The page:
7) Republicans won’t break a sweat keeping control of the House. The GOP’s majority is bigger than it’s been since the Great Depression, and gerrymandering has severely cut back on the number of seriously competitive seats. Even if Republicans have to run on a ticket with Donald Trump, Democrats just don’t have the opportunities they need to make a serious run at 218 seats.
8) Democrats will lose their last Southern legislative chamber. After two decades of steady losses, Democrats control only one legislative chamber in a Southern state: The Kentucky House of Representatives. But new Gov. Matt Bevin (R) has cleverly offered jobs to several Democratic incumbents, and Republicans have their eyes on plenty of coal-country seats where Democratic voters have defected to the right in recent years. At the moment, Democrats hold a 50-46 edge, with four vacancies to be filled by special election. Nationally, Democrats will win back legislative seats in November’s elections; they’re so close to a nadir it would be hard for them to lose any more. But in Kentucky, Republicans still have room to grow.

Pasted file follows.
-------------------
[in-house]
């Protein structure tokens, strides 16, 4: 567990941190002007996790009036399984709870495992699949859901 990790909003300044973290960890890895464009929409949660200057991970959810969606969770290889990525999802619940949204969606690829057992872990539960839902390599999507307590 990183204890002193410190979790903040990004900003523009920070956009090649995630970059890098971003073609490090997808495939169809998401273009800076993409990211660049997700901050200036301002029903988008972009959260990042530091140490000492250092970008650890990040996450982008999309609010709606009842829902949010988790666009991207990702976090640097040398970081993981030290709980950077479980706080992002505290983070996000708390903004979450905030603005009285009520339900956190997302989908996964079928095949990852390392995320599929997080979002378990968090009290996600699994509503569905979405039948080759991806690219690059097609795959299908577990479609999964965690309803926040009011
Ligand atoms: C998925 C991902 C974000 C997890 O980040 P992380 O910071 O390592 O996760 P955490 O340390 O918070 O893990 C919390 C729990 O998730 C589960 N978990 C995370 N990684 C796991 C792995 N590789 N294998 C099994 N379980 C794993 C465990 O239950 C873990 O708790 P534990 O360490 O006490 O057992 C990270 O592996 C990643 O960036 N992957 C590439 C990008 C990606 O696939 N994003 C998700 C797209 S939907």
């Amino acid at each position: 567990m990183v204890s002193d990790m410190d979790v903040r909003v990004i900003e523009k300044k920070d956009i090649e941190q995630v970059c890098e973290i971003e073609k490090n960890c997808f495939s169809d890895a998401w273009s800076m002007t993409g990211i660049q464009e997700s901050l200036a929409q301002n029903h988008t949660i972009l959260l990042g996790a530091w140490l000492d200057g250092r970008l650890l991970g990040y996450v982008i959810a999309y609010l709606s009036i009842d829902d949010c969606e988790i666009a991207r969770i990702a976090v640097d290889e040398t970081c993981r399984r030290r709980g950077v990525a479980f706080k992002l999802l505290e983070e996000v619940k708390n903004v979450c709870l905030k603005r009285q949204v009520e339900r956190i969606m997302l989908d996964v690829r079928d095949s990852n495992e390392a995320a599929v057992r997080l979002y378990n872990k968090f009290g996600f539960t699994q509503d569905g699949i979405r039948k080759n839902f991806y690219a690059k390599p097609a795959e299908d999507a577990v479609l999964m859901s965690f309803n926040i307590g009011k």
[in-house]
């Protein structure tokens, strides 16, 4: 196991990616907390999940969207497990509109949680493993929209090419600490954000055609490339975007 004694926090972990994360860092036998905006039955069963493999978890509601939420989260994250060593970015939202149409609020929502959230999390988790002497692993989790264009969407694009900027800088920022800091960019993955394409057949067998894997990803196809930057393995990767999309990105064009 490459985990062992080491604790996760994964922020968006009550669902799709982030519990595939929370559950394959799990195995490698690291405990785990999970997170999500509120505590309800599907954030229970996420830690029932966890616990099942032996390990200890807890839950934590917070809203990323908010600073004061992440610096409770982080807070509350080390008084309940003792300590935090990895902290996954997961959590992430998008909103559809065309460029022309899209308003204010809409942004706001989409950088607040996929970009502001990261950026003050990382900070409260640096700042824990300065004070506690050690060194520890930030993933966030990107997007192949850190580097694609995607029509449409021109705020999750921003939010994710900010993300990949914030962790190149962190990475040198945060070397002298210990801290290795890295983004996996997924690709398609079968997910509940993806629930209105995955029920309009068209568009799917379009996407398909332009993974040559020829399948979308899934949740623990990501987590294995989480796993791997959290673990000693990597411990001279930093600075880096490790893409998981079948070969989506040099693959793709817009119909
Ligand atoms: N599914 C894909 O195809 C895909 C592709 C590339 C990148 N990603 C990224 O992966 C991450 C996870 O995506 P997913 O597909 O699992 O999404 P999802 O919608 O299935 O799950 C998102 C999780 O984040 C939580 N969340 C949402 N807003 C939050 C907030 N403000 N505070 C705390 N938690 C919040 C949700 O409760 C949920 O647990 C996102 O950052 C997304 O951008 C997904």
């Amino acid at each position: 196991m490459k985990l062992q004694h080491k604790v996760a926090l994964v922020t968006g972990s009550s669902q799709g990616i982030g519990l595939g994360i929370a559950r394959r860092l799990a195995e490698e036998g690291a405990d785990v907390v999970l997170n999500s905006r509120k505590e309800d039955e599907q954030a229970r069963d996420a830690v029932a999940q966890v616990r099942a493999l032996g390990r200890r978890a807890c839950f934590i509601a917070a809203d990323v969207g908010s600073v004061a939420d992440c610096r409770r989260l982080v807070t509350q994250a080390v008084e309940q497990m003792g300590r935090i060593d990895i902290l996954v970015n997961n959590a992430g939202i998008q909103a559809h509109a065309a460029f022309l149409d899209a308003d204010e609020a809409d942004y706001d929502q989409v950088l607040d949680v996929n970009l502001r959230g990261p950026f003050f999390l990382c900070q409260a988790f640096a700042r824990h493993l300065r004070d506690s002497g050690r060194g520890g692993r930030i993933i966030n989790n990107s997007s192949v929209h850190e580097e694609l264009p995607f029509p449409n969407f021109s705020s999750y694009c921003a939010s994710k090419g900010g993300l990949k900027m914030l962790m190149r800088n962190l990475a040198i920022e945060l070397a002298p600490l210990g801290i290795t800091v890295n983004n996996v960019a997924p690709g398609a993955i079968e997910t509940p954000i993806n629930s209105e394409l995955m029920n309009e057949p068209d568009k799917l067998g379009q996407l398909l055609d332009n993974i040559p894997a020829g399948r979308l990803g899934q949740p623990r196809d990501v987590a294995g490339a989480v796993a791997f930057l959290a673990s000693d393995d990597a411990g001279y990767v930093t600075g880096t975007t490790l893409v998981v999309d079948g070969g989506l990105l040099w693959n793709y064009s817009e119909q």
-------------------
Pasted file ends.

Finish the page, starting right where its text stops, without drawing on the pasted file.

9) Marijuana will be legalized in at least five new states. It is legal in four states to use marijuana for recreational purposes. The one thing those four states have learned: Marijuana is big business. Legal pot producers and distributors have generated much more revenue than they expected, and states have seen their tax revenues grow by leaps and bounds too. (I talked about this on PBS’s “Washington Week” a few weeks back.) This year, at least 50 proposed measures to legalize marijuana for recreational or medical purposes are trying to get on the ballot in 20 states. (One measure has qualified for the ballot, in Nevada.) If they make the ballot, expect a handful to pass, especially in states like Maine, Massachusetts, California and Michigan.